Problems with the roll out of a key health website were acknowledged by President Barack Obama on Saturday. He added that he had people "working overtime" to fix the glitches that have marred a flagship domestic policy.
Obama has faced a tsunami of criticism over this month's sputtering debut of healthcare.gov, through which millions of Americans are expected to buy insurance.
Customers have had trouble signing on, getting accurate cost estimates, and completing enrollment.
"As you may have heard, the site isn't working the way it's supposed to yet," Obama said in his weekly broadcast address.
"That's frustrating for all of us who have worked so hard to make sure everyone who needs it gets health care."
Obama said the site had been visited more than 20 million times, and nearly 700,000 people have applied for coverage -- proof, he said, of the high demand for "quality, affordable health care choices."
"And that's why, in the coming weeks, we are going to get it working as smoothly as it's supposed to. We've got people working overtime, 24/7, to boost capacity and address these problems, every single day."
Obama's Republican opponents, who have long opposed his health insurance reform, seized on the website's failed launch as a chance to slam the administration.
At a House hearing Thursday, Republicans took turns bashing the administration and demanding accountability for the flawed website debut.
It was "interesting to see Republicans in Congress expressing so much concern that people are having trouble buying health insurance through the new website," said Obama Saturday.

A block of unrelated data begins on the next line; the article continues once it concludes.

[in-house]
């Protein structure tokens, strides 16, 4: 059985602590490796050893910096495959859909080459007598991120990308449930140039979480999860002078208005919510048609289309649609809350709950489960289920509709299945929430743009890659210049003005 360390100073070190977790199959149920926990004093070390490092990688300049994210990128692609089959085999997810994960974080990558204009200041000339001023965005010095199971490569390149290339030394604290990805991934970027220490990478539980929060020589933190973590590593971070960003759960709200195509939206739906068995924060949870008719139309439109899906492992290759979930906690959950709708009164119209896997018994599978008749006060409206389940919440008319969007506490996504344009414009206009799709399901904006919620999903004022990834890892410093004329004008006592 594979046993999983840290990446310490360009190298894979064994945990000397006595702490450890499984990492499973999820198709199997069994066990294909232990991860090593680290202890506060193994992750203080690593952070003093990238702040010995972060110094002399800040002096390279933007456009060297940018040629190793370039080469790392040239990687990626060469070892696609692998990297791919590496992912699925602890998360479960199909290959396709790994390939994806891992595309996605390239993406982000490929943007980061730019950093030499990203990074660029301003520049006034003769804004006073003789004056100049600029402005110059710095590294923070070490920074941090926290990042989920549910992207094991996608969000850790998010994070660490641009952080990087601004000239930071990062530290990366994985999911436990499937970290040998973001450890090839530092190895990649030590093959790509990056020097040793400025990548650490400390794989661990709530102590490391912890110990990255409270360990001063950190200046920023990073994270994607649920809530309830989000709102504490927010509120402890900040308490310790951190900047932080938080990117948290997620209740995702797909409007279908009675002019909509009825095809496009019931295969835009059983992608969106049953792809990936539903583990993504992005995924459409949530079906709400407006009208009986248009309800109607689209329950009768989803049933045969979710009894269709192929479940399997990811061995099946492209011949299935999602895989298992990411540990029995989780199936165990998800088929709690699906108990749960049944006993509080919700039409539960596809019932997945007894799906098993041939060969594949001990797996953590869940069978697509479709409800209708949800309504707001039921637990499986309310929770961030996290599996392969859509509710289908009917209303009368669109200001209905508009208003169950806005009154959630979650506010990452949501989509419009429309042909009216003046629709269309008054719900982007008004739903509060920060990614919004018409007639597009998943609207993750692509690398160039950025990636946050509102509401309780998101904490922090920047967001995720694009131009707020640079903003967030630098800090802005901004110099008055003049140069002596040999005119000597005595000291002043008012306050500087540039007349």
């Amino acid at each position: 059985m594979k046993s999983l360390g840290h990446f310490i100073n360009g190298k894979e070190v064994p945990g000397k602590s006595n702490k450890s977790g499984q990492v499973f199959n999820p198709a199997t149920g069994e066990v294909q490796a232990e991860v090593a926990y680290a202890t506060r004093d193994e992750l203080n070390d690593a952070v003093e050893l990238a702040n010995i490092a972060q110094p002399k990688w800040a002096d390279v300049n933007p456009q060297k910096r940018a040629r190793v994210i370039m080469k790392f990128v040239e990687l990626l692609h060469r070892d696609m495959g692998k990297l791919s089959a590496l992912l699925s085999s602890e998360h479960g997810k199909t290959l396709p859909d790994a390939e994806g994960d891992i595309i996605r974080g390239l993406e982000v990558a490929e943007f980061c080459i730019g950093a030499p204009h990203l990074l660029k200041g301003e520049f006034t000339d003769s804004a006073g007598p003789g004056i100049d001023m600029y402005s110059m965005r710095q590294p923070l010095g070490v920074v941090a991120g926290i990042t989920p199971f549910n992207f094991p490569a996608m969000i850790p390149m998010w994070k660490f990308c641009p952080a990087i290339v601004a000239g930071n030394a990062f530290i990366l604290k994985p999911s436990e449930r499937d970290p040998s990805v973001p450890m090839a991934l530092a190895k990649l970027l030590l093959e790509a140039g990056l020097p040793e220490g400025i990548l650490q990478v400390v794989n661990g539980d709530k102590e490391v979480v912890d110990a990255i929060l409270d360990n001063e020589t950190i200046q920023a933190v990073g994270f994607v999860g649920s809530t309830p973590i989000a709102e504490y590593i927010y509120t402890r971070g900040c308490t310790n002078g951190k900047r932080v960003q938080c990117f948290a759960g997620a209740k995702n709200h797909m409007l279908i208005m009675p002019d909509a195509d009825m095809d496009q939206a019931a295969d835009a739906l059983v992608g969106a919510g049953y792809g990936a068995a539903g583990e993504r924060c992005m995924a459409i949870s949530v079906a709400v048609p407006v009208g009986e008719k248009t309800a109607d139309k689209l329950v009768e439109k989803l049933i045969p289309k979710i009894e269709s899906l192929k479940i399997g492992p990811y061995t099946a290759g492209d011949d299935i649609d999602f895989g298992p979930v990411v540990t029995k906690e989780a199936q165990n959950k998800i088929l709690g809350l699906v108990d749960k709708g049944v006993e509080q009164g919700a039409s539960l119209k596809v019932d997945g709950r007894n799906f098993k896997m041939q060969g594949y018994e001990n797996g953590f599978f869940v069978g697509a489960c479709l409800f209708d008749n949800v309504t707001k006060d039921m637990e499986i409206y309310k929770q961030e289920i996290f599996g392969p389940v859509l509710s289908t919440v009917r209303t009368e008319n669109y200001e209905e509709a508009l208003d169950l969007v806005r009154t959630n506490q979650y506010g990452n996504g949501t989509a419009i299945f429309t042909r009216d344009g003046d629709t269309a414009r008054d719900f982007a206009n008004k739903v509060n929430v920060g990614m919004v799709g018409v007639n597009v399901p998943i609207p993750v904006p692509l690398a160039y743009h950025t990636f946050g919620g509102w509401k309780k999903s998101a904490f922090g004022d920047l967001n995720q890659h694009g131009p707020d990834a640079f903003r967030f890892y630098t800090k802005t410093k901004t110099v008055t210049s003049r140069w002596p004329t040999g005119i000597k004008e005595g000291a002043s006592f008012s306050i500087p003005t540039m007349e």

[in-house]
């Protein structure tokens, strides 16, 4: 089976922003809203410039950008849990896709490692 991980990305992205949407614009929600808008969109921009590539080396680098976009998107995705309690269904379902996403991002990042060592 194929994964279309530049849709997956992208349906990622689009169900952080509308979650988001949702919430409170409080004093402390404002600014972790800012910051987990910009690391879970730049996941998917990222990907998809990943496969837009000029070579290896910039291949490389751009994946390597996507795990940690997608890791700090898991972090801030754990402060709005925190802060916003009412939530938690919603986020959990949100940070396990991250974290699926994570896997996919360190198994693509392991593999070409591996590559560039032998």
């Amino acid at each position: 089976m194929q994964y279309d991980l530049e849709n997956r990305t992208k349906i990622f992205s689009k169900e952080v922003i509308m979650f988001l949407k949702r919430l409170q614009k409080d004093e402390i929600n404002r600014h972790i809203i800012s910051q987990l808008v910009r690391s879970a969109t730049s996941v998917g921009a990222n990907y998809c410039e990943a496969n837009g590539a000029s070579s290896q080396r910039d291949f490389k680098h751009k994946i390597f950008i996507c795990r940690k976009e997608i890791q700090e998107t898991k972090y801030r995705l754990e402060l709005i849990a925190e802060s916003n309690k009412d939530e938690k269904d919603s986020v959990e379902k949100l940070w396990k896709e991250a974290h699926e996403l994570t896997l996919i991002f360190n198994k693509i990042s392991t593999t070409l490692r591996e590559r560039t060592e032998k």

"Especially considering they've spent the last few years so obsessed with denying those same people access to health insurance that they just shut down the government and threatened default over it."
Obama said he would work with opponents to improve the law -- formally known as the Affordable Care Act -- but that "it's well past the time for folks to stop rooting for its failure."
Some people "have poked fun at me this week for sounding like an insurance salesman," Obama said. "And that's okay. I'd still be out there championing this law even if the website were perfect."
On Friday, Jeffrey Zients, Obama's point man in the project, told reporters in a conference call that the administration had hired a general contractor to fix the website, and that the site should be running smoothly by late November.
"It will take a lot of work, and there are a lot of problems that need to be addressed," Zients said, according to participants in the call. "But let me be clear: healthcare.gov is fixable."
Obamacare requires most Americans to have health insurance from 2014 or face a fine, but the White House said it will give an extra six weeks, until March 31, to obtain insurance before facing the penalty.
Contractors argued the site's complexity -- it links millions of customers to federal and private databases like those of the Social Security Administration and 170 insurance firms -- was a key factor in its poor start.